Cancer Treatment Centers of America was the subject of a Federal Trade Commission (FTC) complaint in 1993. The FTC alleged that CTCA made false claims regarding the success rates of certain cancer treatments in their promotional materials. This claim was settled in March 1996, requiring CTCA to discontinue use of any unsubstantiated claims in their advertising.[8] CTCA is also required to have proven, scientific evidence for all statements regarding the safety, success rates, endorsements, and benefits of their cancer treatments. CTCA was also required to follow various steps in order to report compliance to the FTC per the settlement.

    Cancer centers and hospitals in general (including Cancer Treatment Centers of America) have been the subjects of some controversy over their advertising.[9][10] Many doctors and other observers[11] have noted that many cancer organizations' advertising are sparsely regulated and, therefore, often contain unsupported and misleading claims as to the efficacy of their cancer treatments.[9][10][11]

    In 2001, the FDA issued CTCA a Warning Letter concerning three clinical trials that were conducted in violation of FDA requirements.[12]

    Others have simply gotten old. I prefer to think I've been tempered by time.

    by Just Bob on Wed Dec 26, 2012 at 06:22:59 AM PST

    •  Interesting. (0+ / 0-)

      I think a lot of those clinical trials are viewed as nothing more than revenue sources for less scrupulous providers.

      They probably try to show good results so the drug companies will pay them for future trials.

      "Michael Moore, who was filming a movie about corporate welfare called 'Capitalism: A Love Story,' sought and received incentives."

      by Bush Bites on Wed Dec 26, 2012 at 07:07:54 AM PST

      [ Parent ]

  •  Doc: Any thoughts on Cancer Treatment Centers... (0+ / 0-)

    ....of America?

    I see their commercials all the time and wonder how they can be better than MD Anderson or whatever.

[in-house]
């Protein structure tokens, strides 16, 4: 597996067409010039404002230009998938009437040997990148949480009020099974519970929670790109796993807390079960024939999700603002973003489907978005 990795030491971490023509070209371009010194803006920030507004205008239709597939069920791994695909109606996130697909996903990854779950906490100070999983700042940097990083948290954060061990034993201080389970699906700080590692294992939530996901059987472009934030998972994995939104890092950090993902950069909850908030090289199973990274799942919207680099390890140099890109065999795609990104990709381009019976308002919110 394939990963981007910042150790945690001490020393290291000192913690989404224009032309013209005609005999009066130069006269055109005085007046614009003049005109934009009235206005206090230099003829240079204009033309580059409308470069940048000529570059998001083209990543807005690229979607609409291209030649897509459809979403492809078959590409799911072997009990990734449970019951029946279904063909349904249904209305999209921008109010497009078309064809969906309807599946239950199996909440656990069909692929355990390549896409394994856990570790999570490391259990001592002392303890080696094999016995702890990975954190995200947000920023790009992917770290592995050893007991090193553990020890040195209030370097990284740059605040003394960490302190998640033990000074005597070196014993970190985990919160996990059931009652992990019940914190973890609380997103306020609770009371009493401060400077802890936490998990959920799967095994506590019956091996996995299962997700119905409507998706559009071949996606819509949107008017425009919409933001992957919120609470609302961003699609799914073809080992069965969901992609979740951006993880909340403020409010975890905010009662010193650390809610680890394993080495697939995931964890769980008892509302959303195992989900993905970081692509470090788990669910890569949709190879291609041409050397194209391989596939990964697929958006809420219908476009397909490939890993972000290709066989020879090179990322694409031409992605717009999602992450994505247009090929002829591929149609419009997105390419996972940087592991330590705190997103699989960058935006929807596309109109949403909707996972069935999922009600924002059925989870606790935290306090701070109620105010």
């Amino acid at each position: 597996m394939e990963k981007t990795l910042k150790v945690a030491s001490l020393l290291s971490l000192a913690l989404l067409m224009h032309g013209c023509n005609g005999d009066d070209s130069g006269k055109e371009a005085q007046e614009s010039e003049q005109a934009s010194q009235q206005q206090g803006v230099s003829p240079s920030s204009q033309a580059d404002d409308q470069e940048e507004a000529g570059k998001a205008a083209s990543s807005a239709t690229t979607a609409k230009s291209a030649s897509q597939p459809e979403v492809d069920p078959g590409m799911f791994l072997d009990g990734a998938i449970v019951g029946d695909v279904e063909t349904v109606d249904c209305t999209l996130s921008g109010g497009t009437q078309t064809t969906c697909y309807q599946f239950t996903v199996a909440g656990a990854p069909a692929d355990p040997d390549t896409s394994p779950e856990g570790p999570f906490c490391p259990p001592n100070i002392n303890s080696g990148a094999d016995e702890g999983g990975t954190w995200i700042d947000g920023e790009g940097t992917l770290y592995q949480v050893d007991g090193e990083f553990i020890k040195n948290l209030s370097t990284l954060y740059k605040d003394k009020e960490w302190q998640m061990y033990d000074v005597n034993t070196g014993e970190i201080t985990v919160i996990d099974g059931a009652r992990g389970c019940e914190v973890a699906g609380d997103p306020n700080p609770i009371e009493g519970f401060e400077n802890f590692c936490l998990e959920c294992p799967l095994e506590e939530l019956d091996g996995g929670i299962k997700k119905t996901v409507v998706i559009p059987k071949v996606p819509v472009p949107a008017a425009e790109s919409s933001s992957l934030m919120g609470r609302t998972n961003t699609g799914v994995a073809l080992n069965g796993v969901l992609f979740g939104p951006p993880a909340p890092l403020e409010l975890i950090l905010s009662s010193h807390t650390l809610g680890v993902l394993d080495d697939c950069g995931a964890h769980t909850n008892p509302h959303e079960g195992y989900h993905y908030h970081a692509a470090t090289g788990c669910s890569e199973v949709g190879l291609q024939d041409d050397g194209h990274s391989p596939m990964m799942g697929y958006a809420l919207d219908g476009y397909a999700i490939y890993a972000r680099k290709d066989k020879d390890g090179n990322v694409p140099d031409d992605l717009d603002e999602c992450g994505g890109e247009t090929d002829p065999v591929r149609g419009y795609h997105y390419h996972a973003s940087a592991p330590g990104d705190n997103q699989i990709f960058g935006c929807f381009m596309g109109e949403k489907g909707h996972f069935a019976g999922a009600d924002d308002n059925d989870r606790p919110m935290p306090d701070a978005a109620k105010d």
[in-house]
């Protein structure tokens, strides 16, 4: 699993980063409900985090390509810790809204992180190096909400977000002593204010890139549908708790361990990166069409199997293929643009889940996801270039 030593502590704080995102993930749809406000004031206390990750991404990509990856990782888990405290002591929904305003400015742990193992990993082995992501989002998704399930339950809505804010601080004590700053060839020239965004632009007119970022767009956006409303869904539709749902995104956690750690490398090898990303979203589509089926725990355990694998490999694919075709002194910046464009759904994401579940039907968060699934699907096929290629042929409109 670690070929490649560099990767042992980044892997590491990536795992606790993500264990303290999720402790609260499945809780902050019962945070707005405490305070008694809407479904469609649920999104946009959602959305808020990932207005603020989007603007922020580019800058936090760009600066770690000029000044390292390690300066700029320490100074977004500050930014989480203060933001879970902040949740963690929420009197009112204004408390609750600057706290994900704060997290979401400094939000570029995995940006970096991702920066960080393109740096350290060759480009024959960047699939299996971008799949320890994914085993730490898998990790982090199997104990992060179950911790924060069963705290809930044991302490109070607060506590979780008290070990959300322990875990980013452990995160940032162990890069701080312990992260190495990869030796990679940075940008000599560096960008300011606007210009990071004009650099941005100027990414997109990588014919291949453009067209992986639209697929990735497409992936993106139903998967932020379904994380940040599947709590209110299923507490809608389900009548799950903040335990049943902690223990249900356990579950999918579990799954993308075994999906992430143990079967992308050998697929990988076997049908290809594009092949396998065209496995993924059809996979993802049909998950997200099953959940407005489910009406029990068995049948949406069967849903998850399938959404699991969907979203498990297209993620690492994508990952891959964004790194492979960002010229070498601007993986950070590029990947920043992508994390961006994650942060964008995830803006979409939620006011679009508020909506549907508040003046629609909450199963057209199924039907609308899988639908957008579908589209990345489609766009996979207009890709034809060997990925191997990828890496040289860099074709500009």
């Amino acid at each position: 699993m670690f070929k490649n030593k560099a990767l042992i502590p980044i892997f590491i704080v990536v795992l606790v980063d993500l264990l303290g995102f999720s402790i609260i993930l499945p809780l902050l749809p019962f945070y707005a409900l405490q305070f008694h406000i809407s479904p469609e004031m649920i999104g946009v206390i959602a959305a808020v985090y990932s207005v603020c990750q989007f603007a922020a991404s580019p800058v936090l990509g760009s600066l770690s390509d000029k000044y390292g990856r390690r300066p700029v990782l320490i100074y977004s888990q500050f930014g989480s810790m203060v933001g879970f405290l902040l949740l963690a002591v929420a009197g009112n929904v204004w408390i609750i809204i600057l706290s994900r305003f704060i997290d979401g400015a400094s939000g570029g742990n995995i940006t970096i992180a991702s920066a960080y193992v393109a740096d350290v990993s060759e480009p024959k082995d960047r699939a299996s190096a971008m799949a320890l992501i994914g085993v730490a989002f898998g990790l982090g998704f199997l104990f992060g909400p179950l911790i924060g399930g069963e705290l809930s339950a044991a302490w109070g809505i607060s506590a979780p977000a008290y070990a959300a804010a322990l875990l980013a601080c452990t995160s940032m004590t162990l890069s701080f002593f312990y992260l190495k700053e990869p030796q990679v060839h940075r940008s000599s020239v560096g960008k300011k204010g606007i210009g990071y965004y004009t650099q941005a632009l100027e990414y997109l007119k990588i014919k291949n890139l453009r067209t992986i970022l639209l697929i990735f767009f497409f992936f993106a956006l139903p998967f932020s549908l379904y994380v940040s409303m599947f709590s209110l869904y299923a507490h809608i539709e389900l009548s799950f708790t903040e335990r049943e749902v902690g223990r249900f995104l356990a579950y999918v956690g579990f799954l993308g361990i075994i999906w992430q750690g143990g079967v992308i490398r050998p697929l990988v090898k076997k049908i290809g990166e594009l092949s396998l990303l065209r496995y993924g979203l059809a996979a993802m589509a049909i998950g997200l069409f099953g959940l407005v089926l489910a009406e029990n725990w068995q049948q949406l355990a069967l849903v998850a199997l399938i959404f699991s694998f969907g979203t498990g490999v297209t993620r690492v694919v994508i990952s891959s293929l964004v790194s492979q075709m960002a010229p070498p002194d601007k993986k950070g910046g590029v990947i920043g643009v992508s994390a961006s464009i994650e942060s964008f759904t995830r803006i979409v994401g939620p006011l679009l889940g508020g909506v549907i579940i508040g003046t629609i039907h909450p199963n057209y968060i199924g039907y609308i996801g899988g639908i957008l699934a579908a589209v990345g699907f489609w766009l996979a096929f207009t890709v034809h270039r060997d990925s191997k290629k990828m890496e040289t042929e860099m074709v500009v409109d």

Now that I see they're owned by a Teabagger, I wonder if they're any good at all.

    "Michael Moore, who was filming a movie about corporate welfare called 'Capitalism: A Love Story,' sought and received incentives."

    by Bush Bites on Wed Dec 26, 2012 at 06:25:59 AM PST

    •  not in a position to comment (0+ / 0-)

      don't know much about them, but I would always think to look at academic centers first.

      "Politics is the art of looking for trouble, finding it everywhere, diagnosing it incorrectly and applying the wrong remedies." - Groucho Marx

      by Greg Dworkin on Wed Dec 26, 2012 at 06:29:07 AM PST

      [ Parent ]

    •  I've long suspected that those CTCOAs are (1+ / 0-)
      Recommended by:
      Stude Dude

      just patriotic sounding last-resort places for desperate cancer patients, much like the old laetrile clinics in Mexico and the phony tumor grabbing Tony Agpaoa of the Philippines.

      Building a better America with activism, cooperation, ingenuity and snacks.

      by judyms9 on Wed Dec 26, 2012 at 06:44:42 AM PST

      [ Parent ]

      •  Those ads just seem odd. (1+ / 0-)
        Recommended by:
        Laconic Lib

        First of all, they diss all the other cancer hospitals as not giving a sh*t about their patients, then they sell themselves through an emotional message versus any kind of statistics of success rates or whatever.

        The ads work, though. My girlfriend felt guilty about not doing enough for her mom when she died of cancer after being hammered with those ads.

        "Michael Moore, who was filming a movie about corporate welfare called 'Capitalism: A Love Story,' sought and received incentives."

        by Bush Bites on Wed Dec 26, 2012 at 06:58:05 AM PST

        [ Parent ]

    •  Used to work there... (0+ / 0-)

      ... a few years after the FTC investigation mentioned above. Knowing what was going on behind the scenes, their ads -- and the public image they  attempt to present -- do nothing but disgust me.

  •  NPR this morning aired a "news" (1+ / 0-)
    Recommended by:
    Laconic Lib

    story and interview with a returning Iowa congressman in which no mention was made of the fact that at least part of the reason so many Republicans were re-elected to the House is that Dems were gerrymandered out of viable districts,

    remember for headline purposes that the tea party is the Republican party
    and the tea party was mentioned as a real political party, with no mention of how Koch et al. money paid for its rise.

    We are often so identified with whatever thoughts we may be having that we don’t realize the thoughts are a commentary on reality, and not reality itself. -- Gangaji

    by Mnemosyne on Wed Dec 26, 2012 at 06:41:04 AM PST

    •  NPR is pretty weak these days. n/t (1+ / 0-)
      Recommended by:
      Laconic Lib

      "Michael Moore, who was filming a movie about corporate welfare called 'Capitalism: A Love Story,' sought and received incentives."